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Bio: The prefix "bio" frequently appears in everyday language in terms such as "bioproduct" (where "product" can be substituted by e.g. lubricant), mainly as marketing tools. Detergents and plastic products are other examples of the widespread use of the “bio” prefix. Without reference to clear and agreed definitions, there are many unsubstantiated claims, which can be deceptive.

Bio-based: Derived from biomass. Biomass may have undergone physical, chemical or biological treatment(s).

Bio-based carbon or biogenic carbon: Carbon derived from biomass.

Bio-based carbon content: Fraction of carbon derived from biomass in a product. There are several approaches to express the bio-based carbon content. These include as a percentage of: the mass; the total carbon content, or the total organic carbon content of the sample. These are detailed in the relevant standards of CEN/TC 411.

Bio-based content: Fraction of a product that is derived from biomass. Normally expressed as a percentage of the total mass of the product. 

For the methodology to determine the bio-based content, see FprCEN/TR 16721.

Bio-based product: Product wholly or partly derived from biomass. The bio-based product is normally characterized by the bio-based carbon content or the bio-based content. 

For the determination and declaration of the bio-based content and the bio-based carbon content, see the relevant standards of CEN/TC 411.

A “Product” can be an intermediate, material, semi-finished or final product.

When "bio-based product" is used to refer to a product that is partly bio-based, the claim should be accompanied by a quantification of the bio-based content.

Biodegradation: Degradation caused by biological activity, e.g. by enzymatic action, leading to a significant change in the chemical structure of a product. According to this definition, anything is deemed to be biodegradable, it only depends on how long this process takes. For a regular plastic bottle, it can be 100 to 1000 years. This is why when making claims for biodegradable materials, it is important to always use an international standard to establish biodegradation conditions and time.

Biomass: Material of biological origin excluding material embedded in geological formations and/or fossilized. 

EXAMPLES: (whole or parts of) plants, trees, algae, marine organisms, microorganisms, animals, etc.

Biomass content: Fraction of a product that is derived from biomass.

Bioplastics: According to the European Bioplastics association, bioplastics are plastic materials that are either bio-based, or biodegradable, or both.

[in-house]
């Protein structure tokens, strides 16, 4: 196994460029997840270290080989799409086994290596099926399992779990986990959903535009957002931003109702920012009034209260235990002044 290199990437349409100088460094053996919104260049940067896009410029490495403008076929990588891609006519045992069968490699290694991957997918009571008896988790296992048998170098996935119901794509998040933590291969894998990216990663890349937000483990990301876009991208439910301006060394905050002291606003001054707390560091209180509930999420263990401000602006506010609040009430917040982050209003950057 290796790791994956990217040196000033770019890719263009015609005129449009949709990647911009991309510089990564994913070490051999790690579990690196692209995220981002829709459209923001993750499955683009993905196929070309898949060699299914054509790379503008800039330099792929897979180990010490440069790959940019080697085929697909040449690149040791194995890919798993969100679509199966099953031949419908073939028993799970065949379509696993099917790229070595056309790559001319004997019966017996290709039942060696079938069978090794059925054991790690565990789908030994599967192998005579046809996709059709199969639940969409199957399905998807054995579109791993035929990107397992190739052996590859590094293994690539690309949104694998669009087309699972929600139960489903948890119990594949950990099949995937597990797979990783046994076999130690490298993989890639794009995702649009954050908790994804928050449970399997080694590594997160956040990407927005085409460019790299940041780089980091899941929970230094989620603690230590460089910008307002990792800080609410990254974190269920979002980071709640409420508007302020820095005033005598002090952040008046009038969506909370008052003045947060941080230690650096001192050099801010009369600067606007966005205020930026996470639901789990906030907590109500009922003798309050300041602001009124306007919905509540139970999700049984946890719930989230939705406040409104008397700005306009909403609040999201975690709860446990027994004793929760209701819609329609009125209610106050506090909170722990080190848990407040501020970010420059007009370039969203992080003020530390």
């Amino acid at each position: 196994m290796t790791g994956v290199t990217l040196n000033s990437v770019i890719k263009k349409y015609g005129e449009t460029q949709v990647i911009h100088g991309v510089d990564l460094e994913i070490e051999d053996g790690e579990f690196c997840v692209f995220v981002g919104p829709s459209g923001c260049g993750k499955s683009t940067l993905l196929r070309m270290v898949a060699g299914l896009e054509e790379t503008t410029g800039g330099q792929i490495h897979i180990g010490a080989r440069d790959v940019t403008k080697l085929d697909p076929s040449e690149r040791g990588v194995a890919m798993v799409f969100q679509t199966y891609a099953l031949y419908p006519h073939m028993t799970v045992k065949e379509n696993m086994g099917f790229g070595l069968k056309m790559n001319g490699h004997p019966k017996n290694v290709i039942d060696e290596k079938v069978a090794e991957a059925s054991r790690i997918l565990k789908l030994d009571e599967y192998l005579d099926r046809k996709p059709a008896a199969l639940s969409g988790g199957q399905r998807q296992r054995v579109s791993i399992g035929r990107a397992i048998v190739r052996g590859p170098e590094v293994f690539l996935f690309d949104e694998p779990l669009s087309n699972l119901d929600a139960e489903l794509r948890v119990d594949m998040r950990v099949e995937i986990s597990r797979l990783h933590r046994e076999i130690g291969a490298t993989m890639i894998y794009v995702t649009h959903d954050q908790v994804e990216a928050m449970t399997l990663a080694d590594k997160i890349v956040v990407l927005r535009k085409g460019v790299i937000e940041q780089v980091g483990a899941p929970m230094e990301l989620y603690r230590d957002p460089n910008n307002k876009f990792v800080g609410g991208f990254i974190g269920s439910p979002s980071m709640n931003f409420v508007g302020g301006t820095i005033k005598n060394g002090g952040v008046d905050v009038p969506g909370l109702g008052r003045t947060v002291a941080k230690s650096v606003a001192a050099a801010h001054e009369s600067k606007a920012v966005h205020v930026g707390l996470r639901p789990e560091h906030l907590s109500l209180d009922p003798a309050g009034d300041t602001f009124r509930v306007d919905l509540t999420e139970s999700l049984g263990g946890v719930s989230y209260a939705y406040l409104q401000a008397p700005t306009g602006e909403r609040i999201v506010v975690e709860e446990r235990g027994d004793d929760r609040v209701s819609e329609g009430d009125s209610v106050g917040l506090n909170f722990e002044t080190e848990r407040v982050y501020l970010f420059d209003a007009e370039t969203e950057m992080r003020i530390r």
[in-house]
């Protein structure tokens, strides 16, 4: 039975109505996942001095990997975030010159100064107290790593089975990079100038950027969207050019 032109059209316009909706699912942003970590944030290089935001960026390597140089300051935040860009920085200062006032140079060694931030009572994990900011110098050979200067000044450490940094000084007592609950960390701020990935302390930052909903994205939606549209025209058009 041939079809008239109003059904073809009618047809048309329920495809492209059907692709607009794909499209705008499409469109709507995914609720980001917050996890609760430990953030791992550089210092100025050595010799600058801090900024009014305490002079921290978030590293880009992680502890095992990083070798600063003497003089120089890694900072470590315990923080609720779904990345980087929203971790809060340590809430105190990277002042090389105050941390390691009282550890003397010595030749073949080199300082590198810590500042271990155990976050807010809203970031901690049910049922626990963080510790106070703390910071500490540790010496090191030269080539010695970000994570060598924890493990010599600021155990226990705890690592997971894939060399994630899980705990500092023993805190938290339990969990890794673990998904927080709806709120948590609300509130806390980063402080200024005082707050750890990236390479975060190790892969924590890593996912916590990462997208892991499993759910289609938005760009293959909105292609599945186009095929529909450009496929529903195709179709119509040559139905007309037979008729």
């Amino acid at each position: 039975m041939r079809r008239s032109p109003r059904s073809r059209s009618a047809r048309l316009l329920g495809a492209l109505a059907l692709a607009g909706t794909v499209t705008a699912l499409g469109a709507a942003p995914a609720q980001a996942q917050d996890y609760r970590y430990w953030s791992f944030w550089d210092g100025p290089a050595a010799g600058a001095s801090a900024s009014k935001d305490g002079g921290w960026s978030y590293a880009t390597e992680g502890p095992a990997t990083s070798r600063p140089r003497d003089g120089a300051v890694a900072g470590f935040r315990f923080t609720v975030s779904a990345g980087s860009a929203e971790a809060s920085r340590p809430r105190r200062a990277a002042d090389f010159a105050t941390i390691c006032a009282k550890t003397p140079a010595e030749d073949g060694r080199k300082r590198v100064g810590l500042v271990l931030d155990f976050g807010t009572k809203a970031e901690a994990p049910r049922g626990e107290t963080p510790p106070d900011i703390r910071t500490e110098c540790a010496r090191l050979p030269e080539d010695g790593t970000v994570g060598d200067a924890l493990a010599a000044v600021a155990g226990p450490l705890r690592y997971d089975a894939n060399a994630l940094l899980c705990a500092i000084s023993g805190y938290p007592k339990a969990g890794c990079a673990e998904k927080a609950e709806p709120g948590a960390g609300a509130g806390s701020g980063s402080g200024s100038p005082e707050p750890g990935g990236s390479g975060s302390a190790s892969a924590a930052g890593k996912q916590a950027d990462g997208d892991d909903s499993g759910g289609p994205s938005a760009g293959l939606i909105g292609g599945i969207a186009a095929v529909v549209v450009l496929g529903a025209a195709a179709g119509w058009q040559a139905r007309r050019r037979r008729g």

Biopolymer: A polymer produced by living organisms. They are polymeric biomolecules.

Compostable: A material that is biodegradable under specific conditions (industrial composting or home composting), but also disintegrates (fragments below a certain size) and has no adverse effect to the compost for plant growing. A prerequisite for compostability is absence of adverse elements such as heavy metals. [what about the requirement for turning and oxygen?]

Co-product: Any of two or more products coming from the same unit process or product system.

Degradation: Irreversible process leading to a significant change in the structure of a product, typically characterized by a change of properties (e.g. integrity, molecular mass or structure, mechanical strength) and/or by fragmentation, affected by environmental conditions, proceeding over a period of time and comprising one or more steps.

Durability: Ability of a product to retain the values of its properties under specified conditions.

Life cycle assessment (LCA): Compilation and evaluation of the inputs, outputs and the potential environmental impacts of a product system throughout its life cycle.

Mass balance: Relationship between input and output of a specific substance within a system in which the output from the system cannot exceed the input into the system.

Oxo-biodegradation: Degradation resulting from oxidative and cell-mediated phenomena, either simultaneously or successively. 

This process however is thought to merely fragment into small pieces that remain in and potentially harm the environment and endanger recycling and composting and has been or is being banned by many organizations.

Product: Substance, mixture of substances, material or object resulting from a production process. Product can be an intermediate, material, semi-finished or final product.

Renewable material: Material that is composed of biomass and that can be continually replenished.

Sustainable development: Development that meets the needs of the present without compromising the ability of future generations to meet their own needs.

Sustainable development is about integrating the goals of a high quality of life, health and prosperity with social justice and maintaining the earth's capacity to support life in all its diversity. These social, economic and environmental goals are interdependent and mutually reinforcing. Sustainable development can be treated as a way of expressing the broader expectations of society as a whole.

Total carbon (TC): Quantity of carbon present in a product in the form of organic, inorganic and elemental carbon.

Total organic carbon (TOC): Quantity of organic carbon present in a product. Total organic carbon is often determined as the carbon that is converted into carbon dioxide by combustion and which is not liberated as carbon dioxide by acid treatment.

Waste: Any substance, mixture of substances, material or object, which the holder discards, intends, or is required to discard.


Sources include: 

- NF EN16575 (bio-based products – vocabulary)

- https://www.european-bioplastics.org/